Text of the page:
Mercury, a liquid element on the periodic table that is highly toxic, is one of those toxins that gets a lot of attention because it can eventually make its way into human tissue. The most prominent way this occurs is through fish and other seafood. Mercury exists in ocean sediments and in the water, and may be taken up by plants and plankton. Small marine animals come along and eat these plants and plankton, and then bigger marine animals eat those animals, and so on.
Fish can also absorb mercury through their gills as well as through their food. Mercury holds very fast to fish tissue, though the amount of mercury varies by fish species as well as location. Women who want to get pregnant, and those who are already pregnant, are advised not to eat seafood because mercury can cause developmental defects in the baby.
A growing concern in marine science these days is microplastics, which are plastic pieces less than five millimeter in length. They come from a variety of sources such as larger plastics that degrade and break down, as well as microbeads, tiny little beads found in cosmetics and personal care products.
We're just starting to learn about the potential harm that microplastics may have, but we do know that some fish eat these small pieces of plastic because they think they are small pieces of food. The chemicals in those plastics get into the fish tissue. Guess what happens next? The chemicals accumulate and work their way up the food chain. So if you are a top predator (humans included) that eats a fish that ate a bunch of little fish that ate a bunch of microplastic pieces, watch out! Those chemicals are now in your body as well.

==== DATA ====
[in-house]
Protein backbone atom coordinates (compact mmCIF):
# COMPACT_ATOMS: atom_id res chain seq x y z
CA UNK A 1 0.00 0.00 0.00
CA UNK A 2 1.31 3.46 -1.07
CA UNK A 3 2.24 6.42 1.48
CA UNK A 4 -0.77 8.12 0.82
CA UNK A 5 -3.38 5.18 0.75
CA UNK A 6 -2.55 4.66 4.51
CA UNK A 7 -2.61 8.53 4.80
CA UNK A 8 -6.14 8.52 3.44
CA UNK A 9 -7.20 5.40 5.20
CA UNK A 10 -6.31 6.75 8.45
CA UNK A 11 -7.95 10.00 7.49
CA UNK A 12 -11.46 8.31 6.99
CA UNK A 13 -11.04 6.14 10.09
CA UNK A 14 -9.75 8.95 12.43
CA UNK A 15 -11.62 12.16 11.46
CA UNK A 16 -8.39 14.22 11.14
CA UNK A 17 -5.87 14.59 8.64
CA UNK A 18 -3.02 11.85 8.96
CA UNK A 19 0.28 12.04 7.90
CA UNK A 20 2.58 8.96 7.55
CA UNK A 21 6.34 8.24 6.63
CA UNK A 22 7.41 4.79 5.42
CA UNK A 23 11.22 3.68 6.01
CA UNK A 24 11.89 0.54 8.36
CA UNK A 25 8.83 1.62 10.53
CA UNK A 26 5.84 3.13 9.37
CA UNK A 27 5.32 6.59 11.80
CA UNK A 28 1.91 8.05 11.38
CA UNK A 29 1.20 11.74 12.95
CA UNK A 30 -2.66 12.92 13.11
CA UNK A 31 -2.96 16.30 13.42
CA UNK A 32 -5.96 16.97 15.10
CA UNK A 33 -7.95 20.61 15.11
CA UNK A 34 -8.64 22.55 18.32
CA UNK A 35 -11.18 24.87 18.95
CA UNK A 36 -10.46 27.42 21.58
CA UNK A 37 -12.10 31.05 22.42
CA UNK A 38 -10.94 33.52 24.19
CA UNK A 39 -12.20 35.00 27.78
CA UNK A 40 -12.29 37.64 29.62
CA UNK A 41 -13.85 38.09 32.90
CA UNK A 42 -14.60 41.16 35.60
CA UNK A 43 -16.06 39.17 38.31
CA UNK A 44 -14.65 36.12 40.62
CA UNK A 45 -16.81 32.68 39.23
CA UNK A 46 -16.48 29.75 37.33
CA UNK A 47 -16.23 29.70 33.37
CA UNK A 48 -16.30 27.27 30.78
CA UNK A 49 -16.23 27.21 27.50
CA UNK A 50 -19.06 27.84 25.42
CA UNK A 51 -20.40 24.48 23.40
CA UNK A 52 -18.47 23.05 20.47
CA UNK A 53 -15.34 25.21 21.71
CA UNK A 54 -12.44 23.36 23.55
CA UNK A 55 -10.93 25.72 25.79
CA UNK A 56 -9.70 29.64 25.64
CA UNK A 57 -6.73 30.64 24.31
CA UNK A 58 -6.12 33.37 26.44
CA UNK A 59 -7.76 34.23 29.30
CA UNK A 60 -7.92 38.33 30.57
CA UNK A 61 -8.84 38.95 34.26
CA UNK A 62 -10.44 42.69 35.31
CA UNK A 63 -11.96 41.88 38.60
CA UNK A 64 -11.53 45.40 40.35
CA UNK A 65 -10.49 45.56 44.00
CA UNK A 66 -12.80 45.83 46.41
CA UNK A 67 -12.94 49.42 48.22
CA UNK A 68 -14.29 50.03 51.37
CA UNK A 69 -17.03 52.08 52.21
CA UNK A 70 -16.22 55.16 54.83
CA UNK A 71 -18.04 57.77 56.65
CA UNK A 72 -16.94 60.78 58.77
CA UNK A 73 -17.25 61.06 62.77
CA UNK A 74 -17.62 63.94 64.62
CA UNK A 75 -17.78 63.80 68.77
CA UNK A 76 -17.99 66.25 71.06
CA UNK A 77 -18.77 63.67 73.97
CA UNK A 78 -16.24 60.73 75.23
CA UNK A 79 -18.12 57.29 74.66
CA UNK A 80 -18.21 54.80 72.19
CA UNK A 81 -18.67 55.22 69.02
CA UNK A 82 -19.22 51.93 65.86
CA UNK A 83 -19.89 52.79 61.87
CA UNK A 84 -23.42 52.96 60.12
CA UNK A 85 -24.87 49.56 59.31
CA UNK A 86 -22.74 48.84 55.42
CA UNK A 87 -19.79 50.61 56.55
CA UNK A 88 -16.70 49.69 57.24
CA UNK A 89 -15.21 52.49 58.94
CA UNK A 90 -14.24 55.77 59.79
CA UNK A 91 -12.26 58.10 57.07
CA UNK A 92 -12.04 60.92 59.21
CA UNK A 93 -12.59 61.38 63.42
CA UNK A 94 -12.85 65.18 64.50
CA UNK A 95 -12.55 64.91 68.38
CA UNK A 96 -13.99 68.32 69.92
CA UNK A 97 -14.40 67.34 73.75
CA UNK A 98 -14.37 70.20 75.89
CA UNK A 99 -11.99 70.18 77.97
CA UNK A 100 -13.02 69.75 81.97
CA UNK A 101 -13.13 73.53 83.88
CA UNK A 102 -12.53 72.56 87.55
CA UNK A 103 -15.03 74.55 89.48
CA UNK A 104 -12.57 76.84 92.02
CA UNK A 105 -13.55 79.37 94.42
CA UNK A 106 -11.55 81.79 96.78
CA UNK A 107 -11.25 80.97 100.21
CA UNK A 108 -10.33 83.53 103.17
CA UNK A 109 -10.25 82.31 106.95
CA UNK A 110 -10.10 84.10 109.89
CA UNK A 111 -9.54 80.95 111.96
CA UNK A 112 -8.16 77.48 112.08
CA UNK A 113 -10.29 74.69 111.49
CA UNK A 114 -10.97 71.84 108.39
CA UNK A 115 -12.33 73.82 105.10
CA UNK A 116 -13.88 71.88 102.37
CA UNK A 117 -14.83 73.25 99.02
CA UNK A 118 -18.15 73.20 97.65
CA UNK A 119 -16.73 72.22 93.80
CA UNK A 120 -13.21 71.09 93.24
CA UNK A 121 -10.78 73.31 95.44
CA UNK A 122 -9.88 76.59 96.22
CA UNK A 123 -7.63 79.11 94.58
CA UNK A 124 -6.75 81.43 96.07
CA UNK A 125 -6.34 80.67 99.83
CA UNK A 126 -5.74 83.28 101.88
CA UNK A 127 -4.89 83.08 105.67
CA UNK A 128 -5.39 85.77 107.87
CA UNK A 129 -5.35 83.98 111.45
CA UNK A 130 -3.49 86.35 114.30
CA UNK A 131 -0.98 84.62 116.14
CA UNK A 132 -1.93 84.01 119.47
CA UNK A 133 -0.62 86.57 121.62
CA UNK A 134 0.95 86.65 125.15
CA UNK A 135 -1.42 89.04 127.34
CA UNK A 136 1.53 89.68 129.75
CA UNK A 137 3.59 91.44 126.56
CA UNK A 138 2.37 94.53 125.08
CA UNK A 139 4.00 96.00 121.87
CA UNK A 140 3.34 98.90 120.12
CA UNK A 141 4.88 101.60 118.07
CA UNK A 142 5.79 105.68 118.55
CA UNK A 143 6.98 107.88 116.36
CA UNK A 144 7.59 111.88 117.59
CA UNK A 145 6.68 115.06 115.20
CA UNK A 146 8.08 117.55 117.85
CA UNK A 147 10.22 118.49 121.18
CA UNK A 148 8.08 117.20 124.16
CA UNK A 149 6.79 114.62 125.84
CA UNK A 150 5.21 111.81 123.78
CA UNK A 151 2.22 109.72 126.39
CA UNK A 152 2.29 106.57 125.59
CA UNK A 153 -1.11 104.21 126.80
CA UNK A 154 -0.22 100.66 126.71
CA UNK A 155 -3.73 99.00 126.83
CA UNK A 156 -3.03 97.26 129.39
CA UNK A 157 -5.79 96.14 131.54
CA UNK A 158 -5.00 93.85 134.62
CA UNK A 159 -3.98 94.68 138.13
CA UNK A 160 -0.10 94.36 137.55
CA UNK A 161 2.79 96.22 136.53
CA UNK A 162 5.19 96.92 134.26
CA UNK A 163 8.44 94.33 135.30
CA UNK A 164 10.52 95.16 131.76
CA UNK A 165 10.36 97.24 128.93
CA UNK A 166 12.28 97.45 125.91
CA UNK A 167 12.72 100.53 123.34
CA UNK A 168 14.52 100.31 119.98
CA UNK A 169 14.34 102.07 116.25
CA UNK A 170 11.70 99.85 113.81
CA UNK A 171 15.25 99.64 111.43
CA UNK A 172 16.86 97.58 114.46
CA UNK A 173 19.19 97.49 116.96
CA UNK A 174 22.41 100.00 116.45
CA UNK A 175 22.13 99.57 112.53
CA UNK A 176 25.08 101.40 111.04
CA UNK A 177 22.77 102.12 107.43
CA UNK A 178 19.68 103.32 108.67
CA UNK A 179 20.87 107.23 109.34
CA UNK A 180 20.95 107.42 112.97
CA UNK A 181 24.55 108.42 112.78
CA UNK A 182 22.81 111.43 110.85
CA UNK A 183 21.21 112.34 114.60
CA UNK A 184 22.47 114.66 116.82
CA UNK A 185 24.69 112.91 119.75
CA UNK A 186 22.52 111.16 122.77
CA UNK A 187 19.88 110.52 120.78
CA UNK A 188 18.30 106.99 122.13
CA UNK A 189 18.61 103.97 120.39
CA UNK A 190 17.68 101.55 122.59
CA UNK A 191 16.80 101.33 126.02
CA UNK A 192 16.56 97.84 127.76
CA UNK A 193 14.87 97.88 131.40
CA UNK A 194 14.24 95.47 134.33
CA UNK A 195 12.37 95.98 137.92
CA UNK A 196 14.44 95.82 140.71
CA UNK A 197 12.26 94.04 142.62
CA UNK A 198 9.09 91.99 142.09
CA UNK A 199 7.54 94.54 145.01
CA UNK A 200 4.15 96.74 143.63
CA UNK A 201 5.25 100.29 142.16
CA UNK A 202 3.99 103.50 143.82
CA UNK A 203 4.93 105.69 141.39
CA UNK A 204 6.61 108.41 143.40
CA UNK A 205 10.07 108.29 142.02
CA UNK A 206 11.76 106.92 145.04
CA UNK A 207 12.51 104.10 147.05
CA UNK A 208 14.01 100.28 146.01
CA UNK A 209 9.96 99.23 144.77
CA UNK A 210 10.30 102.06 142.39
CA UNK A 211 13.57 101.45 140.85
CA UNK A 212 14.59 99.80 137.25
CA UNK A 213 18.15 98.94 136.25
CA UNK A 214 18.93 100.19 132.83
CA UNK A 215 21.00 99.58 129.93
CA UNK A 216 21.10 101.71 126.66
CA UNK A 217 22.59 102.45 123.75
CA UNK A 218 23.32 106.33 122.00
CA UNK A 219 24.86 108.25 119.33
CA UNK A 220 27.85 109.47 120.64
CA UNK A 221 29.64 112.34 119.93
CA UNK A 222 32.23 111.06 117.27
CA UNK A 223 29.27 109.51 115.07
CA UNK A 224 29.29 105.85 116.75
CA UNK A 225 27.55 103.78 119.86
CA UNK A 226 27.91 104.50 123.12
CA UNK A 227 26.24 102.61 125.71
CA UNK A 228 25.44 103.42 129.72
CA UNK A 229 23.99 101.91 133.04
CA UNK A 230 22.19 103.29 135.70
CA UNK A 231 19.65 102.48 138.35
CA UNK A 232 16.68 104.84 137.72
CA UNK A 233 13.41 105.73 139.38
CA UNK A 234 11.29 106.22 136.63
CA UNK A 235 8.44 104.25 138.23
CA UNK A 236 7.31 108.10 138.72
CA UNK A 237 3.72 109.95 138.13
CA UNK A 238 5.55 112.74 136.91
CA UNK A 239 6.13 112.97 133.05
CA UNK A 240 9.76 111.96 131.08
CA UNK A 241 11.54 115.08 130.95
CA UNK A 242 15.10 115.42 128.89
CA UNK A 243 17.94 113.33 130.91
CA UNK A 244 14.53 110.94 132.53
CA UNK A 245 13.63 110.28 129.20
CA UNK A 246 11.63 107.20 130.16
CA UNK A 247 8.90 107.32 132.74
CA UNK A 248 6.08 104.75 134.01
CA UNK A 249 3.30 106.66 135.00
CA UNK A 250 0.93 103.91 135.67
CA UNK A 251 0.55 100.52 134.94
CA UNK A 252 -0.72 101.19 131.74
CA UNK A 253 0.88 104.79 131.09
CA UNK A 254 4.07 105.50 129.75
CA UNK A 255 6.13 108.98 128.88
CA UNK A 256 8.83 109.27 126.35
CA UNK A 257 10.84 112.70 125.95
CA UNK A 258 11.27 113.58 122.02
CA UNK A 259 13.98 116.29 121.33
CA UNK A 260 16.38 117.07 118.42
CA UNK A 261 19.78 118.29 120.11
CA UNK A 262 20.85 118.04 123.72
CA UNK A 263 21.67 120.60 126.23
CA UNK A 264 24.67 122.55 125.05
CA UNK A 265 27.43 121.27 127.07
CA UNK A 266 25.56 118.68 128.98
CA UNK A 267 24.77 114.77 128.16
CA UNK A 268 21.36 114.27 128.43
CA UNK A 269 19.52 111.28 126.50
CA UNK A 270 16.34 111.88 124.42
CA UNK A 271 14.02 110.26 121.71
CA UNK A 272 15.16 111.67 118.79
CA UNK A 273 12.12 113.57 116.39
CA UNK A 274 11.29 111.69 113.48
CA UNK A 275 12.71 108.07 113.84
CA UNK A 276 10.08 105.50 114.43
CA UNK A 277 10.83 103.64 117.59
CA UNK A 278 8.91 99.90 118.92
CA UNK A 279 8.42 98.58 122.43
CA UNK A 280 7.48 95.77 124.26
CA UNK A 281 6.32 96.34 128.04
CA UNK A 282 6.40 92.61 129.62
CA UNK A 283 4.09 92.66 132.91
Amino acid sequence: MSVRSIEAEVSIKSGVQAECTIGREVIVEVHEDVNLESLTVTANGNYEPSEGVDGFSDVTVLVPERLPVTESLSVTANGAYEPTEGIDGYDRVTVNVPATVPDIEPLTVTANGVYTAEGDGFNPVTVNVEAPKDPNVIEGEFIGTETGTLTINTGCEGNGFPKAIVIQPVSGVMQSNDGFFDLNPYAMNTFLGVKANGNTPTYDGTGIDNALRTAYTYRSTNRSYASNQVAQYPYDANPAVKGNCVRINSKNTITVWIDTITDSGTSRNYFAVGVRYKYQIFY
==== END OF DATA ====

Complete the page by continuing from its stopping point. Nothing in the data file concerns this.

Being at the top of the food chain definitely has its perks! Unfortunately, biomagnification is not one of them, since this is the increase in concentration of toxins up the food chain. Biomagnification occurs because certain chemicals and toxins do not break down in the body, and instead are passed to the consumer.
There are many, many different chemicals and substances that can be problematic. Some of the major players include heavy metals, like mercury, which easily binds to fish tissue and poses a threat to human health. Other examples are PCBs, found in motor oils and plastics; PAHs, from burning carbon-containing compounds; pharmaceuticals that pass through people's bodies; and even pesticides such as the historically used DDT, which is a pesticide that was historically used for mosquito control, as well as on agricultural crops; and mercury, which is a liquid element on the periodic table that is highly toxic, which can cause birth defects in pregnant women who consume contaminated fish.
Microplastics are a fairly new concern for biomagnification. These are pieces of plastic that are less than five millimeters in length, and because of their size, they often look like food to the fish and other marine life. We don't know yet just how dangerous microplastics may be to our health, but because the compounds are not ones broken down in the body, they are something to carefully watch.
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Back To CourseHuman Physiology Study Guide
12 chapters | 151 lessons